Jingles for the little dude. Onward and upward!
(I have to say that this forum regularly reminds me why I have sworn off ever breeding a mare of my own! I had enough heart attacks helping foal out other people's horses!)
As Peter, Paul, and Mary say, a dragon lives forever.
If someone nearby has an EZ Milker and will loan it, that would be even better.
If mama is not dried up, you can milk her every couple of hours to keep her production going. If she is drying up, perhaps your vets will recommend Domperidone to stimulate milk production. Many dummy foals may not be able to nurse for the first week, but later will nurse from the mare, so keeping her in milk is pretty important.
We are all jingling like mad for you and your little one!
A friend of mine had a dysmature foal born a few years ago who spent probably a week at UC Davis, survived, and came home with instruction to feed milk pellets and milk the mare. The foal gradually started nursing again, and the milking of the mare had kept her from drying up. After about three weeks, the foal was strong, nursing the mare, and the pellets were no longer needed.
Northern Virginia, 45 minutes east of paradise - 2 hrs during rush hour
It's amazing how their little brains can re-wire. I had a colt who spent a week at Marion Dupont because he could not swallow and milk went into his lungs. He also had seizures where he whinnied when he seized. The vet said that was really unusual but showed where the brain damage was. They tubed him with the mare's milk for a week and gave antibiotics. After that week, you'd never have known he wasn't born perfect.
"The mighty oak is a nut who stood its ground"
"...you'll never win Olympic gold by shaking a carrot stick at a warmblood..." see u at x
First off THANK YOU B]ALL[/B] a Million for cheering us on. I so need all of this.
Dr D & Zu Zu - I luff you both ;-) One day we will meet, have a few drinks, lots of hugs and maybe shed some tears of joy!
Plumbing does work! This kid can pee! Still a bit constipate so another enema is in the works shortly.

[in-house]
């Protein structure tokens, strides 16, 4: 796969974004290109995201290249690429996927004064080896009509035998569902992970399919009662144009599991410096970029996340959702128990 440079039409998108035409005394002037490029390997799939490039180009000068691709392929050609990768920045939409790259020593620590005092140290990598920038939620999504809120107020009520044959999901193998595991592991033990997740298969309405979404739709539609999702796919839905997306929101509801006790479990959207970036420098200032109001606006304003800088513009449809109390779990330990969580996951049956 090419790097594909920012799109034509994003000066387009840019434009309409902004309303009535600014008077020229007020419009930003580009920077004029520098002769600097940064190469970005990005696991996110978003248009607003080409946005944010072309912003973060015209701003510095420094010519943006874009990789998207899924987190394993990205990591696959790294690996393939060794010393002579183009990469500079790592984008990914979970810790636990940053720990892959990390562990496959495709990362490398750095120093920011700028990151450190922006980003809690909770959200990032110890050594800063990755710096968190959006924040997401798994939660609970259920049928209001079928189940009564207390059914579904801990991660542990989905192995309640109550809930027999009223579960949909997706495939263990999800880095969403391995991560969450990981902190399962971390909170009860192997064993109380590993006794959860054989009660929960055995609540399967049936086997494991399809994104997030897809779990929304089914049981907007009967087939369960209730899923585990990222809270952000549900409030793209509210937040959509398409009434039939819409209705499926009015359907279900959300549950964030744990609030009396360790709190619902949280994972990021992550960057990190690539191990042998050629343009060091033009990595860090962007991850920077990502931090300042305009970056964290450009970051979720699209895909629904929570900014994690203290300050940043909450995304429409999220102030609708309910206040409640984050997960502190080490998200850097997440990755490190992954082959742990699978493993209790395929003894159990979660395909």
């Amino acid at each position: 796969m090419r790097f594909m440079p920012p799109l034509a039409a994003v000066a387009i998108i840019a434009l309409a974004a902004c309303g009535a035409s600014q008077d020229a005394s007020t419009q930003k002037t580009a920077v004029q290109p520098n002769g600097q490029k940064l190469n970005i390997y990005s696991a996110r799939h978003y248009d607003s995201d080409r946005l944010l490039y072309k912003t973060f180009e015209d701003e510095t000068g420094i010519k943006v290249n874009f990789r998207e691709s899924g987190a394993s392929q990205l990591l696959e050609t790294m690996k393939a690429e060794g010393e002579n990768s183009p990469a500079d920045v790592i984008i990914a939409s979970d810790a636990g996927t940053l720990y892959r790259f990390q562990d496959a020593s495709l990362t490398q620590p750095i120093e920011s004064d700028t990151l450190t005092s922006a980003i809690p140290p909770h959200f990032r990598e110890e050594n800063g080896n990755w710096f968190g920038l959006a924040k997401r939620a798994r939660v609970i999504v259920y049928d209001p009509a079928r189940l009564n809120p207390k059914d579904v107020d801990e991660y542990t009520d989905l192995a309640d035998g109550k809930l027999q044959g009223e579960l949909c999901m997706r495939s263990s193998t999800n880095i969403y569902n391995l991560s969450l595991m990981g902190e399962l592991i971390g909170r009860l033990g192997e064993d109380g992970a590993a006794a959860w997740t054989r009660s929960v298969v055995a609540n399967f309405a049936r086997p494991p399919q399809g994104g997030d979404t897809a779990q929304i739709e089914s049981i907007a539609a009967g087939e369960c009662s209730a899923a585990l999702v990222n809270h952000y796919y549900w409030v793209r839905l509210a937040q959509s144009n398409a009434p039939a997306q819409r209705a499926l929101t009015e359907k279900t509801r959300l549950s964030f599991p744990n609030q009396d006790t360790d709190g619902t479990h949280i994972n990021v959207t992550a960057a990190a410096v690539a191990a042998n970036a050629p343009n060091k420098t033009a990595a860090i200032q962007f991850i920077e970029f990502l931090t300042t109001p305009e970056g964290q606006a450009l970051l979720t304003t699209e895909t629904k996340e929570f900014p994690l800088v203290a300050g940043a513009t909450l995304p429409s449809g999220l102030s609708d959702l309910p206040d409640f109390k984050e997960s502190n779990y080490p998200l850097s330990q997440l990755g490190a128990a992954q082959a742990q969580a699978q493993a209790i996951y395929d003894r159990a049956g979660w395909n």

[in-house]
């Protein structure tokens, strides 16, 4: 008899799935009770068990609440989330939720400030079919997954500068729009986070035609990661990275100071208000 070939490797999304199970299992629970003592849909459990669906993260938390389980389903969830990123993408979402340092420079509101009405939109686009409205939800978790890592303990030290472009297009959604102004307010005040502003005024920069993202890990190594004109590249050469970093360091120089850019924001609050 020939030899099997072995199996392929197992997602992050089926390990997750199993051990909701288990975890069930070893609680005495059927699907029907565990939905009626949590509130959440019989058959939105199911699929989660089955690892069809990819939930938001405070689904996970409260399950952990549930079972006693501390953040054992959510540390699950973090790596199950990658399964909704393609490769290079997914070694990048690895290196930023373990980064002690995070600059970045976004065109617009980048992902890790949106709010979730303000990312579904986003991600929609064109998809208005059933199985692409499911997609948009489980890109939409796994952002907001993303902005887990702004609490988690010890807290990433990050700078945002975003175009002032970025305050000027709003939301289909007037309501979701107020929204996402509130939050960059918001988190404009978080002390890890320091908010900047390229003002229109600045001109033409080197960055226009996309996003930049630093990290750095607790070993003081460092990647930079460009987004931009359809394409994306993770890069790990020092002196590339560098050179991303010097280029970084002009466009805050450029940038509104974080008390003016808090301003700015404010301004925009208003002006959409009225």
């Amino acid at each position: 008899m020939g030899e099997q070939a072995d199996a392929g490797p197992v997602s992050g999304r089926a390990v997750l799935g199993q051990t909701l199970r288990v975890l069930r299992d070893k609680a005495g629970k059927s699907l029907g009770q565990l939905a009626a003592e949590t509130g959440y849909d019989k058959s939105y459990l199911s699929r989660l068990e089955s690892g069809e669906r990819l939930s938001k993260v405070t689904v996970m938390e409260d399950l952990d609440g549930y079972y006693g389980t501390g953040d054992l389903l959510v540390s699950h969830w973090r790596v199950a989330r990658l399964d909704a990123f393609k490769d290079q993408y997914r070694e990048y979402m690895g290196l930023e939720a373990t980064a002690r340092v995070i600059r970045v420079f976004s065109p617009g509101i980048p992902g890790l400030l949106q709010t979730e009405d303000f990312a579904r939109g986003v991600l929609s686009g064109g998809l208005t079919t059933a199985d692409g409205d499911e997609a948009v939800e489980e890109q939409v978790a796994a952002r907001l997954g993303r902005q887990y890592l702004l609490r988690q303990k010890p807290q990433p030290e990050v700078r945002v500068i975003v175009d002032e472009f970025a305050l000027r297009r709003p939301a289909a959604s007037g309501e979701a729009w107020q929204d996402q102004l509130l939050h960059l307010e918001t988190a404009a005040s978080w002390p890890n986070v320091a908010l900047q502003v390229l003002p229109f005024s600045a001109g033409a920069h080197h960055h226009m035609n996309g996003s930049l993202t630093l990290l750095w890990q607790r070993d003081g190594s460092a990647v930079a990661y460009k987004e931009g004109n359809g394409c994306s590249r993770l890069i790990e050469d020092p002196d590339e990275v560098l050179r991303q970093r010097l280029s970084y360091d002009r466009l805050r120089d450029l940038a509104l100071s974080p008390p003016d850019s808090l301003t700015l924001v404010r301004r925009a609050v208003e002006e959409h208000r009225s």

IgG came back identical to yesterdays!!!!!! This is a GREAT thing. It means he is holding his own. For now we will not do another transfusion as it doesn't seem to be warrented. We will do another IgG Monday and if he continues to hold we will hold off. While there are huge benefits to giving the plasma, there are also risks.
D-Day (for now), is loving his milk replacer and Ava is letting more milk flow so we are mixing her milk in the replacer. He drinks WHILE standing! He needs a little (an dI mean a LITTLE) help to get up, the brain connection is getting stronger. Once he is up, we do not help him at all to stand or balance or walk. He is getting stronger in the back end, coming off the fetlocks a bit and can walk about slowly but with deliberate steps and pretty accurate. He can even get himself back down. Of course none of it is graceful, he looks/acts more like a few hour old foal than a 3-4 day foal. BUT there are improvments at every feeding.
All of this is great news, but I am staying realistic knowing that until HE is able to get UP ALL by HIMSELF and nurse, that we are still nowhere near out of the woods. Given his improvements, his chances are increasing, but I still have a "cut-off" of when enough is enough. I am not going to fool myself into we have made it, just yet ;-)
The vets say skeletonally (I know, not a real word, too tired to think) that he looks correct. No funky legs, tendons normal, good reflexes, very alert to his surroundings and spunky.
Now If I could get about 10 hours of uninterrupted sleep.... And I have to figure out what to do about my teaching position for the last week of school... THIS part SUCKS big time as I really need the moola (vet bills are mounting) and the kids needs me (I work with special needs kids - from behavioral to cognitive) and I LOVE what I do, but I know D-Day needs me more. DH can work from home a day or so.... we might try to make that work out. Now if only D-Day would get up on his own and nurse I could go to work!!!
Thank you again. I still need to post pix. He is handsome - and I am quite critical... afterall I am the nut job who called the vet after one of my foals was born and told him "holy sh!t, you have got to see this thing. It is the ugliest baby I have ever seen". He nearly fell over as most folks tell him how cute their foals are and he sees none of it ;-) (She did turn out to be a lovely mare, but damn, she was an ugly foal).
www.PVDARideforLife.org Recognized Show/Benefit. Proceeds go to JHU Avon Foundation Breast Center June 22 & 23, 2013